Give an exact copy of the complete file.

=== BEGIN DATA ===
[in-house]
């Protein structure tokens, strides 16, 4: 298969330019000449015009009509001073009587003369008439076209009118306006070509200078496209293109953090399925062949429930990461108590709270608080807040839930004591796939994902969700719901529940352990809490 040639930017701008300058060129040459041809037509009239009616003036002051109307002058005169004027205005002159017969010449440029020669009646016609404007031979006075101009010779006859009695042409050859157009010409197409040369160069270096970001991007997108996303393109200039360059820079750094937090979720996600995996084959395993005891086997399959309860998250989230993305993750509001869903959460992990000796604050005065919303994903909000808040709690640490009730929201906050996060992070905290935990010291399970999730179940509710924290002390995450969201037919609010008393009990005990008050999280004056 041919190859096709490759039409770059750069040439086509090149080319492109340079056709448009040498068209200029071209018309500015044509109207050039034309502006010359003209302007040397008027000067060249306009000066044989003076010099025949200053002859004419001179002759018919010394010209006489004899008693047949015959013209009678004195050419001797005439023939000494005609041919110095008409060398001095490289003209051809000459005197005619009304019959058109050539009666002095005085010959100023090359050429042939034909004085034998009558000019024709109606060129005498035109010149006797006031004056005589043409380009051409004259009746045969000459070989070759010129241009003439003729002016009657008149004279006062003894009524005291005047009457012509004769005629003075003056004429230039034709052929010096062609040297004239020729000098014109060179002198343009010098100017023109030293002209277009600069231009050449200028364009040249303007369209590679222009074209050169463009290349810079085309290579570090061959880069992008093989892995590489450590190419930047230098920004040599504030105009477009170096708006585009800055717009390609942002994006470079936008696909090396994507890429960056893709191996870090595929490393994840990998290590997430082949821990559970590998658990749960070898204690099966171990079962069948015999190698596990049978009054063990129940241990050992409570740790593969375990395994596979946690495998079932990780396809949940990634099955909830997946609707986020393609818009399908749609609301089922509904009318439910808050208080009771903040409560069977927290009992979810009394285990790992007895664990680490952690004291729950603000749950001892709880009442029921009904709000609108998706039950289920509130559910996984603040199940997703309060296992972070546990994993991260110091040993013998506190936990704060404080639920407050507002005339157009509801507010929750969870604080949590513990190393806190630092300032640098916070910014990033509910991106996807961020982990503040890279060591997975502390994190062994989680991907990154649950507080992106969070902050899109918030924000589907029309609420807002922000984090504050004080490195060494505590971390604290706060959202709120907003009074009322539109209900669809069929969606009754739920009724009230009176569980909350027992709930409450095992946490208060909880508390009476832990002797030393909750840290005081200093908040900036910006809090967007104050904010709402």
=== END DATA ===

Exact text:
[in-house]
């Protein structure tokens, strides 16, 4: 298969330019000449015009009509001073009587003369008439076209009118306006070509200078496209293109953090399925062949429930990461108590709270608080807040839930004591796939994902969700719901529940352990809490 040639930017701008300058060129040459041809037509009239009616003036002051109307002058005169004027205005002159017969010449440029020669009646016609404007031979006075101009010779006859009695042409050859157009010409197409040369160069270096970001991007997108996303393109200039360059820079750094937090979720996600995996084959395993005891086997399959309860998250989230993305993750509001869903959460992990000796604050005065919303994903909000808040709690640490009730929201906050996060992070905290935990010291399970999730179940509710924290002390995450969201037919609010008393009990005990008050999280004056 041919190859096709490759039409770059750069040439086509090149080319492109340079056709448009040498068209200029071209018309500015044509109207050039034309502006010359003209302007040397008027000067060249306009000066044989003076010099025949200053002859004419001179002759018919010394010209006489004899008693047949015959013209009678004195050419001797005439023939000494005609041919110095008409060398001095490289003209051809000459005197005619009304019959058109050539009666002095005085010959100023090359050429042939034909004085034998009558000019024709109606060129005498035109010149006797006031004056005589043409380009051409004259009746045969000459070989070759010129241009003439003729002016009657008149004279006062003894009524005291005047009457012509004769005629003075003056004429230039034709052929010096062609040297004239020729000098014109060179002198343009010098100017023109030293002209277009600069231009050449200028364009040249303007369209590679222009074209050169463009290349810079085309290579570090061959880069992008093989892995590489450590190419930047230098920004040599504030105009477009170096708006585009800055717009390609942002994006470079936008696909090396994507890429960056893709191996870090595929490393994840990998290590997430082949821990559970590998658990749960070898204690099966171990079962069948015999190698596990049978009054063990129940241990050992409570740790593969375990395994596979946690495998079932990780396809949940990634099955909830997946609707986020393609818009399908749609609301089922509904009318439910808050208080009771903040409560069977927290009992979810009394285990790992007895664990680490952690004291729950603000749950001892709880009442029921009904709000609108998706039950289920509130559910996984603040199940997703309060296992972070546990994993991260110091040993013998506190936990704060404080639920407050507002005339157009509801507010929750969870604080949590513990190393806190630092300032640098916070910014990033509910991106996807961020982990503040890279060591997975502390994190062994989680991907990154649950507080992106969070902050899109918030924000589907029309609420807002922000984090504050004080490195060494505590971390604290706060959202709120907003009074009322539109209900669809069929969606009754739920009724009230009176569980909350027992709930409450095992946490208060909880508390009476832990002797030393909750840290005081200093908040900036910006809090967007104050904010709402």